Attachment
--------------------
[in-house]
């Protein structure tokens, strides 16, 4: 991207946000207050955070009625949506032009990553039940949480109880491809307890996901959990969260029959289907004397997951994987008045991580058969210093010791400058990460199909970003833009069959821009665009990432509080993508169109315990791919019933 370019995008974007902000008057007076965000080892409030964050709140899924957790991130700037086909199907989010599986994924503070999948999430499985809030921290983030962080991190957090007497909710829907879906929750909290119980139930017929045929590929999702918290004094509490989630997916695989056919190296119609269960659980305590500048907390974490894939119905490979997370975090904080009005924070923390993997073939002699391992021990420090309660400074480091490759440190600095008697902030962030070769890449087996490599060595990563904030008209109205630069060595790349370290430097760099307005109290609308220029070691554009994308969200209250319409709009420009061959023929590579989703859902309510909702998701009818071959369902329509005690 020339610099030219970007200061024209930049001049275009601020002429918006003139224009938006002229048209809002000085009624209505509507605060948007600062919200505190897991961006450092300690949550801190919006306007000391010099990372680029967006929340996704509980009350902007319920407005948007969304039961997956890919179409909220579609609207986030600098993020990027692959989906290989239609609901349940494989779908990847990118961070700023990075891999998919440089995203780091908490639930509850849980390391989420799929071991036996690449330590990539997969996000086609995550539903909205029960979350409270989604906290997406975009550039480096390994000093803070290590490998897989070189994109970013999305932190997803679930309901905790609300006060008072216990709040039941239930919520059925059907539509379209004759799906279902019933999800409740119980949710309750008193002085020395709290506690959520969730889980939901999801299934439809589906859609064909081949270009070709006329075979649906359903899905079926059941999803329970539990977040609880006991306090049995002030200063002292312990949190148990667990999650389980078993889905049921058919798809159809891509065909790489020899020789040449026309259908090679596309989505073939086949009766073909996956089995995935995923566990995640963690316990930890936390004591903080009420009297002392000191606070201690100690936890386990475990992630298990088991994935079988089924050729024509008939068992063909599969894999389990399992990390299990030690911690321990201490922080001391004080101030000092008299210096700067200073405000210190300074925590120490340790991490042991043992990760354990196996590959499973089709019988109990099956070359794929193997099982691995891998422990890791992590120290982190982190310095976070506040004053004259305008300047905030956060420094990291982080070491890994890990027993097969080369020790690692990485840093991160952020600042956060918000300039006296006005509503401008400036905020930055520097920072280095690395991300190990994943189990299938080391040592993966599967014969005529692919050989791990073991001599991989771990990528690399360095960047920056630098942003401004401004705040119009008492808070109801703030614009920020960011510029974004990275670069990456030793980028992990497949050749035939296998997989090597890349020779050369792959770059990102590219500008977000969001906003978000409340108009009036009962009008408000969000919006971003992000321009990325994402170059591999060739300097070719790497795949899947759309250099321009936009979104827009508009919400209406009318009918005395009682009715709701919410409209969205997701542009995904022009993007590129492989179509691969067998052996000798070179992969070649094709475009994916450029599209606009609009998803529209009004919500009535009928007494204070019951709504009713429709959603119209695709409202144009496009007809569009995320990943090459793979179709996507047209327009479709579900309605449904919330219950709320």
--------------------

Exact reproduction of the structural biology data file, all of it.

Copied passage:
[in-house]
């Protein structure tokens, strides 16, 4: 991207946000207050955070009625949506032009990553039940949480109880491809307890996901959990969260029959289907004397997951994987008045991580058969210093010791400058990460199909970003833009069959821009665009990432509080993508169109315990791919019933 370019995008974007902000008057007076965000080892409030964050709140899924957790991130700037086909199907989010599986994924503070999948999430499985809030921290983030962080991190957090007497909710829907879906929750909290119980139930017929045929590929999702918290004094509490989630997916695989056919190296119609269960659980305590500048907390974490894939119905490979997370975090904080009005924070923390993997073939002699391992021990420090309660400074480091490759440190600095008697902030962030070769890449087996490599060595990563904030008209109205630069060595790349370290430097760099307005109290609308220029070691554009994308969200209250319409709009420009061959023929590579989703859902309510909702998701009818071959369902329509005690 020339610099030219970007200061024209930049001049275009601020002429918006003139224009938006002229048209809002000085009624209505509507605060948007600062919200505190897991961006450092300690949550801190919006306007000391010099990372680029967006929340996704509980009350902007319920407005948007969304039961997956890919179409909220579609609207986030600098993020990027692959989906290989239609609901349940494989779908990847990118961070700023990075891999998919440089995203780091908490639930509850849980390391989420799929071991036996690449330590990539997969996000086609995550539903909205029960979350409270989604906290997406975009550039480096390994000093803070290590490998897989070189994109970013999305932190997803679930309901905790609300006060008072216990709040039941239930919520059925059907539509379209004759799906279902019933999800409740119980949710309750008193002085020395709290506690959520969730889980939901999801299934439809589906859609064909081949270009070709006329075979649906359903899905079926059941999803329970539990977040609880006991306090049995002030200063002292312990949190148990667990999650389980078993889905049921058919798809159809891509065909790489020899020789040449026309259908090679596309989505073939086949009766073909996956089995995935995923566990995640963690316990930890936390004591903080009420009297002392000191606070201690100690936890386990475990992630298990088991994935079988089924050729024509008939068992063909599969894999389990399992990390299990030690911690321990201490922080001391004080101030000092008299210096700067200073405000210190300074925590120490340790991490042991043992990760354990196996590959499973089709019988109990099956070359794929193997099982691995891998422990890791992590120290982190982190310095976070506040004053004259305008300047905030956060420094990291982080070491890994890990027993097969080369020790690692990485840093991160952020600042956060918000300039006296006005509503401008400036905020930055520097920072280095690395991300190990994943189990299938080391040592993966599967014969005529692919050989791990073991001599991989771990990528690399360095960047920056630098942003401004401004705040119009008492808070109801703030614009920020960011510029974004990275670069990456030793980028992990497949050749035939296998997989090597890349020779050369792959770059990102590219500008977000969001906003978000409340108009009036009962009008408000969000919006971003992000321009990325994402170059591999060739300097070719790497795949899947759309250099321009936009979104827009508009919400209406009318009918005395009682009715709701919410409209969205997701542009995904022009993007590129492989179509691969067998052996000798070179992969070649094709475009994916450029599209606009609009998803529209009004919500009535009928007494204070019951709504009713429709959603119209695709409202144009496009007809569009995320990943090459793979179709996507047209327009479709579900309605449904919330219950709320």